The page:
In early-May 2016, media reported that army chief General Dalbir Singh Suhag had ordered a study to 'right-size' the Indian army, aimed at reducing overall non-combat personnel to improve the tooth-to-tail ratio.
Defence Industry Risk Reward Index
India ranks highly in our Defence Industry Risk Reward Index for the Asia Pacific, due to its large defence budget and continued investment into military modernisation amid high security threats both from internal and external actors. As a result of the government's work to develop the local defence sector, we expect growth in Indian defence exports over the coming years, gradually improving India's standing in our RRI. At present, the country scores 58 out of 100 in our Index, ranking third regionally, behind China and Australia.
The India Defence & Security Report features BMI Research's independent forecasts for national and international security, the defence industry, military expenditure, employment in arms production, and arms imports and exports, as well as examining industry trends and prospects, national and multinational arms producers and the regulatory environment.
BMI's India Defence & Security Report provides professionals, consultancies, government departments, regulatory bodies and researchers with independent forecasts and regional competitive intelligence on the Indian defence and security industry.
- Benchmark BMI's independent defence and security industry forecasts on India to test other views - a key input for successful budgetary and strategic business planning in the Indian defence and security market.
- Target business opportunities and risks in the Asia defence and security sector through reviews of latest industry trends, regulatory changes and major deals, projects and investments in Asia.
- Assess the activities, strategy and market position of your competitors, partners and clients via our Company Profiles (inc. KPIs and latest activity).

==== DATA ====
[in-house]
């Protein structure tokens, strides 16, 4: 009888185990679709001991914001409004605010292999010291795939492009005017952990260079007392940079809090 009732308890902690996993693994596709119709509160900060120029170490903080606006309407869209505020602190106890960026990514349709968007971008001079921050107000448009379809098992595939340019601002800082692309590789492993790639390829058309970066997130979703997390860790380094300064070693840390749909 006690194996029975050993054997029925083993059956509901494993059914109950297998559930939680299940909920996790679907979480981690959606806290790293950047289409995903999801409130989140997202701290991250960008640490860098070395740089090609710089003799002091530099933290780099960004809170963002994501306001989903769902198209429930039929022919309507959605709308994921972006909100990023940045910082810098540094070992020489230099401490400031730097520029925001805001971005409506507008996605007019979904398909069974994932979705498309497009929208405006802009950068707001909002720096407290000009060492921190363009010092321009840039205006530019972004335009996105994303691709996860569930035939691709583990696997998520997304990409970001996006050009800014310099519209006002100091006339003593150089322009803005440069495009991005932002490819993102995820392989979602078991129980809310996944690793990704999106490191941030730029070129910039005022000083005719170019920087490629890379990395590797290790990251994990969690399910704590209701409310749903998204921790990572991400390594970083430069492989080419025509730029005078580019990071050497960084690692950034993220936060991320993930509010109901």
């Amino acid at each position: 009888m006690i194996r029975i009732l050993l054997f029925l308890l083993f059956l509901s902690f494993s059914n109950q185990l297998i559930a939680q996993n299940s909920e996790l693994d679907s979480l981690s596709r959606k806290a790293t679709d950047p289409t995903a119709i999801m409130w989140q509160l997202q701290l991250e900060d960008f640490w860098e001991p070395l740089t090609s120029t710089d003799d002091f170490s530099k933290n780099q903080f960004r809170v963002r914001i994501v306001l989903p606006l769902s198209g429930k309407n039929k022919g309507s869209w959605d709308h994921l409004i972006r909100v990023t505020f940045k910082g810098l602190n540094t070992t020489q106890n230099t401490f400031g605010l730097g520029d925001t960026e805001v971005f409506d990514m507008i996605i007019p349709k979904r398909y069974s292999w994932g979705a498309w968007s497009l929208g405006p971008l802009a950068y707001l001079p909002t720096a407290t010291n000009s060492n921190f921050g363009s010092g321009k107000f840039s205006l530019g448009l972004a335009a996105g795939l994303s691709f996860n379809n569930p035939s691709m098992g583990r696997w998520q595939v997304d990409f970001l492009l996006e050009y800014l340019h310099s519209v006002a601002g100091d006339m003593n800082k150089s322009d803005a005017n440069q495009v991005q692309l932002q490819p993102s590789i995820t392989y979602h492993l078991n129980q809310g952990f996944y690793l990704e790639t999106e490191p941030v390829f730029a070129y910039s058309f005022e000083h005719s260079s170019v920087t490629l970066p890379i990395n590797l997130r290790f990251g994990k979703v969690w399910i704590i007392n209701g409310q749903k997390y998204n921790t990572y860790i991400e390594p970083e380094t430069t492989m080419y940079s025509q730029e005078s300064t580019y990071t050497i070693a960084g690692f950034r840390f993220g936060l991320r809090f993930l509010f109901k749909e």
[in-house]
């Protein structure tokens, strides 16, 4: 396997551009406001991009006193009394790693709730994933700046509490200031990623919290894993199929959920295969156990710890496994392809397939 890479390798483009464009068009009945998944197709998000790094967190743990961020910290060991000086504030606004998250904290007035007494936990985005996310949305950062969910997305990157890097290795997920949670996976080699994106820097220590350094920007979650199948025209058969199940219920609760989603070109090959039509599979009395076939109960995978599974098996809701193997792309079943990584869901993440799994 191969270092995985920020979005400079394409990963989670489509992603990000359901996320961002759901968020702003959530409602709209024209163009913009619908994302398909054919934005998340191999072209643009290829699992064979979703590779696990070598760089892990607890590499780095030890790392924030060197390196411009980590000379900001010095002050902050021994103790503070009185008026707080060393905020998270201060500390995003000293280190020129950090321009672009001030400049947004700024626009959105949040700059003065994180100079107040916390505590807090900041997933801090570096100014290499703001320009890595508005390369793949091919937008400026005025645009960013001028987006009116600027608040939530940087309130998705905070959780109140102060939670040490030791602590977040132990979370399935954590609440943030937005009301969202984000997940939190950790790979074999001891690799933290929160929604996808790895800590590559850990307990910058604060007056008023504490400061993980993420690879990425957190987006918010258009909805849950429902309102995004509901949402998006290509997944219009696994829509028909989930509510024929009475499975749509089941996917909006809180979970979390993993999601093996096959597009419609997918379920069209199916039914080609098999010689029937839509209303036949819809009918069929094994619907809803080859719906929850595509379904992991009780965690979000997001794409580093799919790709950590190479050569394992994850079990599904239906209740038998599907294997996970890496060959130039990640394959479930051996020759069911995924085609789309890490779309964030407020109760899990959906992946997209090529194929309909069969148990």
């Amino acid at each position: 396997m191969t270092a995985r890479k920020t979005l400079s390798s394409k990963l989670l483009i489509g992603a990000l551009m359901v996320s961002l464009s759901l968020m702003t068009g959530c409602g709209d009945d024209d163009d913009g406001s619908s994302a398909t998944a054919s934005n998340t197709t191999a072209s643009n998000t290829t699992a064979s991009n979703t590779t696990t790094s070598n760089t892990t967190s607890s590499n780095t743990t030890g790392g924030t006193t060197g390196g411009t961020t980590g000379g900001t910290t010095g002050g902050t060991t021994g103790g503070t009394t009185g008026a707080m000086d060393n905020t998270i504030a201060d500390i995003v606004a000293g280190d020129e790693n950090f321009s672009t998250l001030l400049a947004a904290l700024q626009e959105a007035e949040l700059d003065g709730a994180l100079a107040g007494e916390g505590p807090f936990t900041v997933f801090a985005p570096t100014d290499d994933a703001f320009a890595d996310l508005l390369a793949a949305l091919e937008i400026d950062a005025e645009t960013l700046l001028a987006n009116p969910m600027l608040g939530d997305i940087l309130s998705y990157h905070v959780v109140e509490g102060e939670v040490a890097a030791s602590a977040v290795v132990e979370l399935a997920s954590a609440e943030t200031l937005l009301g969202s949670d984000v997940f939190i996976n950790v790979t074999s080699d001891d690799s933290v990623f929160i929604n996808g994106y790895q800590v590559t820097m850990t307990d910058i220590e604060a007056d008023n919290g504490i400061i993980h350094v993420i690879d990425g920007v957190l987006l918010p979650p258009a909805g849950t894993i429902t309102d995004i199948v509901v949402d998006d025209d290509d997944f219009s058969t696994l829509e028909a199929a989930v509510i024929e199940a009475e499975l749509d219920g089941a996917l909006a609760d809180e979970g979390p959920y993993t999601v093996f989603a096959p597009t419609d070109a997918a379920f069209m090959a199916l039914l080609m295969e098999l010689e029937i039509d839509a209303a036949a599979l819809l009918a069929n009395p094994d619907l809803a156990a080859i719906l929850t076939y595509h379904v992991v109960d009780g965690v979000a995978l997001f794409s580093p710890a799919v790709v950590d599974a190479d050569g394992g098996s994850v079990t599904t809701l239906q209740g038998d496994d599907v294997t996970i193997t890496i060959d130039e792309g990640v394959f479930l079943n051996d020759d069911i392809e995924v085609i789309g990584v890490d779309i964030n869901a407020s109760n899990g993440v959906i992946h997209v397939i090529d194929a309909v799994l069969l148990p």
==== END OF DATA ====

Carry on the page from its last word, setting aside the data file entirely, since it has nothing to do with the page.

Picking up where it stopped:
Global and Regional Political Outlooks
A strategic overview of the world’s major political risks, identifying countries facing leadership successions and nations at risk of upheaval, inter-state conflict, or separatism and insurgencies, plus a summary of the world’s ‘wild card’ low-probability high-impact risks.
Snapshot evaluation of the major issues affecting the defence and security sectors, economy and politics, with issues subdivided into strengths, weaknesses, opportunities and threats.
BMI Industry Forecast Scenario
Historic data series and forecasts to end-2019 for key industry indicators supported by explicit assumptions, plus analysis of key downside risks to the main forecast.
- Defence Expenditure: Defence expenditure (local currency and USDbn); defence expenditure (% of total budget); defence expenditure per capita (USD); defence budget (local currency and USDbn).
- Armed Forces (to 2012): Manpower available for military service, manpower fit for militaryservice, army personnel, navy personnel,air force personnel, total armed forces, (‘000) (% population).
- Arms Trade: Arms and ammunition exports and imports (USDmn); bombs, grenades and missiles exports and imports (USDmn); revolver and pistol exports and imports (USDmn); weapons excluding guns and swords exports and imports (USDmn).
Political Risk Assessment
Drawing on BMI’s heritage of more than 25 years of Country Risk analysis, this comprehensively evaluates the key risks to domestic politics and foreign relations, focusing on issues most likely to affect either domestic security or the defence sector.
Security Risk Analysis
BMI’s proprietary Security Risk Indices provide investors with a reliable and country-comparable guide to conflict, terrorism and criminal risk, backed up by our analyst’s latest assessment of each component. Furthermore, drawing on our Country Risk expertise, we assess the state’s vulnerability to a serious, or prolonged, terrorist campaign.
Armed Forces Spending/ Expenditure
The reports contain a detailed breakdown of areas of expenditure by the armed forces, these include spending on international deployments, WMDs and missile defence systems as well as individual breakdowns of the cost-per-soldier.
The domestic security overview lists the various potential internal security threats facing a country, ranging from internal security issues such as terrorism, cyber terrorism, crime and drugs, to external security issues including general defence procedures and potential threats from specific countries. The reports also provide a regional overview which details specific issues and flashpoints affecting the Americas, along with potential risks in the coming year.
Examines the competitive positioning and short- to medium-term business strategies of key industry players. Strategy is examined within the context of BMI’s industry forecasts, our macroeconomic views and our understanding of the wider competitive landscape. The latest financial and operating statistics and key company developments are also incorporated within the company profiles, enabling a full evaluation of recent company performance and future growth prospects.